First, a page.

Broncos’ offer includes several benefits

The San Francisco 49ers fielded the most talented overall roster.

The Tennessee Titans offered the chance to play in a familiar area as well as a post-football job “for life.”

The Arizona Cardinals have a staunch defense, an elite wide receiver (Larry Fitzgerald) and an offensive-minded head coach who reached a Super Bowl with another quarterback in his mid-30s (Kurt Warner).

In the end, none of this could compare to what Peyton Manning saw in the Denver Broncos.

A combination of factors swayed Manning to snub those franchises and the Miami Dolphins — a semi-serious contender whose main selling point was little more than sunshine — for the chance to make his new NFL home in the Rocky Mountains. The Broncos provided:

  • The opportunity to play for John Fox. He’s a proven veteran head coach who is willing to let Manning run the type of up-tempo offense he adroitly orchestrated during his 14 seasons in Indianapolis.

  • The chance to work with John Elway, the Hall of Fame quarterback-turned-Broncos executive vice president. More so than any other NFL front-office member, Elway can relate on the same level as Manning when it comes to running an offense and all the trappings that come with being the face of a franchise.

  • And, of course, money. NFL insider Jay Glazer says the Broncos are set to give Manning a five-year contract in the $90 million range. Such figures will be nearly identical to the extension Manning signed last summer with Indianapolis. The Broncos also will have salary cap space to sign complementary talent, including the possible addition of former Indianapolis teammates like center Jeff Saturday and tight end Dallas Clark.

The 49ers, Titans and Dolphins were not only negatively affected by Manning’s decision but the time it took to make it. San Francisco runs the risk of losing quarterback Alex Smith, who visited with the Dolphins after the 49ers went all-in on Manning. Even if he returns, Smith and the 49ers will have to mend some tall fences.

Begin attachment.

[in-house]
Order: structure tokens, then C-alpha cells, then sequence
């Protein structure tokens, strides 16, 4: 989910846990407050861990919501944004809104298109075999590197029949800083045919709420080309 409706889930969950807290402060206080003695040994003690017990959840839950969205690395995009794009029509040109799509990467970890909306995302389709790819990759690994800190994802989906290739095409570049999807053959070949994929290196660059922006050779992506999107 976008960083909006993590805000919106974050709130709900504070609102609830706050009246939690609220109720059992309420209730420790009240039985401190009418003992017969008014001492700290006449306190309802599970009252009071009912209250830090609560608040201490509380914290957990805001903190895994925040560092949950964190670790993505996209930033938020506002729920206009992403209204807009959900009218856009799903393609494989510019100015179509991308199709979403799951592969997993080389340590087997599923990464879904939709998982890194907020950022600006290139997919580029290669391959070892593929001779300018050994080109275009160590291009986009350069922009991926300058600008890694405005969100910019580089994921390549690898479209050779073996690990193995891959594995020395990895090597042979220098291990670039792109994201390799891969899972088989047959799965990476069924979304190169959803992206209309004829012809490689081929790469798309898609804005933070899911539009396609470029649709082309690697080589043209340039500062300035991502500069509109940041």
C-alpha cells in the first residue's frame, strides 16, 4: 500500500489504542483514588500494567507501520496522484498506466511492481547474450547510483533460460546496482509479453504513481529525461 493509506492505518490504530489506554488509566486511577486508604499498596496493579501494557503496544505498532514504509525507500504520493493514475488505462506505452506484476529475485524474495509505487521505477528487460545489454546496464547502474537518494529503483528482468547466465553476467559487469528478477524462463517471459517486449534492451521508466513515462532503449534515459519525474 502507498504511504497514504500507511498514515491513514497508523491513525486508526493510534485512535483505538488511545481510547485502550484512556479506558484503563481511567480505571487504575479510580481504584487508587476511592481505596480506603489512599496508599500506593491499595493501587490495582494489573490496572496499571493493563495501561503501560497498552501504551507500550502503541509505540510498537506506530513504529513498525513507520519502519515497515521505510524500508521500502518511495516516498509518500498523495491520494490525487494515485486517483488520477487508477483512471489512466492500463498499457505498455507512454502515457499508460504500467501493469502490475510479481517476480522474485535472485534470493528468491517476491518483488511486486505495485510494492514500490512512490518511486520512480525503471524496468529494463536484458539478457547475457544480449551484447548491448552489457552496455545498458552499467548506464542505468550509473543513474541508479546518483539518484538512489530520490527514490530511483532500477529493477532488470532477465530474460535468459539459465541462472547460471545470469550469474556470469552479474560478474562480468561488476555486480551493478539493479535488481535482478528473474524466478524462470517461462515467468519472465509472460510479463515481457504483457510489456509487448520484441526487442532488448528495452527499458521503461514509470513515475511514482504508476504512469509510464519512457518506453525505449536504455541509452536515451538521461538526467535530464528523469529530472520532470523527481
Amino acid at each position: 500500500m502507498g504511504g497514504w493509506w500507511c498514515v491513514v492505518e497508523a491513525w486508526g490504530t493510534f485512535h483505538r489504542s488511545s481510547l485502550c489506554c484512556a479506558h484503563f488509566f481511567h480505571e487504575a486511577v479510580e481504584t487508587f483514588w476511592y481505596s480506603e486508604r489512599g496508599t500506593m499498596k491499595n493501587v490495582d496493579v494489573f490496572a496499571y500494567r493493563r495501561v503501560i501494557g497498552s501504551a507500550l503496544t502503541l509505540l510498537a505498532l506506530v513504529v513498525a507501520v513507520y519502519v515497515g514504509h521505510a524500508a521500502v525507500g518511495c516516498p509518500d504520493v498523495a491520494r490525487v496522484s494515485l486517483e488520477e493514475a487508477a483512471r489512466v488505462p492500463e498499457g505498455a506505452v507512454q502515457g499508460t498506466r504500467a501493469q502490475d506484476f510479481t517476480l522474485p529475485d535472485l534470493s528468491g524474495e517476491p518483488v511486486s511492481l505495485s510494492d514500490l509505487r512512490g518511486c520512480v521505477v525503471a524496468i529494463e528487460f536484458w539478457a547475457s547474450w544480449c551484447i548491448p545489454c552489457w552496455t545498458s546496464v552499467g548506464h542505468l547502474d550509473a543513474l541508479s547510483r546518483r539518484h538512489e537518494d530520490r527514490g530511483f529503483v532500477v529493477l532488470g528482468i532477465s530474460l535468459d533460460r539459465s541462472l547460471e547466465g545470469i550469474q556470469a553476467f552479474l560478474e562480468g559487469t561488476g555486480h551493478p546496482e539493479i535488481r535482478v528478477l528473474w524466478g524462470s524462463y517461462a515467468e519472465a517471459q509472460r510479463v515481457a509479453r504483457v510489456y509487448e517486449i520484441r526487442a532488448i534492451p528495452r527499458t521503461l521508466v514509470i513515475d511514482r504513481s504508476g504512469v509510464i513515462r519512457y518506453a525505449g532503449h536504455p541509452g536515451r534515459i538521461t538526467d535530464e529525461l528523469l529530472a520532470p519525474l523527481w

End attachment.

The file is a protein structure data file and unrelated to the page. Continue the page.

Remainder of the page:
Because of the demands Titans owner Bud Adams made on his front office to pursue Manning, Tennessee was forced to delay the pursuit of defensive linemen — a major weakness — to keep cap space available.

The Dolphins continued to look inept by barely becoming a blip on Manning’s radar. They then lost out on signing free-agent quarterback Matt Flynn, who instead signed Sunday with Seattle.

The biggest loser, though? Tim Tebow.

The Manning signing is a damning indictment of what the Broncos think about their current starting quarterback. Elway told in December that he couldn’t wait for the opportunity to participate in offseason workouts designed to make Tebow a more traditional NFL-style passer.

That assuredly will now become someone else’s concern.

The possibility Tebow remains on Denver’s roster for the 2012 season are as remote as the odds at this time last year that Manning wouldn’t be playing for the Colts. Elway knows firsthand how a quarterback controversy can wreck a franchise. The Broncos would run the risk of doing that by keeping a player as popular as Tebow in the fold as a backup should Manning have a hiccup in his comeback attempt. Plus, even the most ardent Tebow supporters must admit the idea of a healthy Manning under center is far more appealing than a long-term project who couldn’t complete 50 percent of his throws in 2011.

The fact Manning isn’t completely healed makes his signing a significant risk. Those who say they would take Manning at “90 percent” are fooling themselves. The extra 10 percent lost in velocity can spell the difference between a completion and interception. There also is a concern that Manning may be more susceptible to injury after four neck surgeries.

But if Manning regains his prior form, Denver could be winning its first Lombardi Trophy since Elway quarterbacked the club to victories in Super Bowls XXXII and XXXIII. That would make the sting of losing out on Manning’s services even more painful to those who failed to sign him.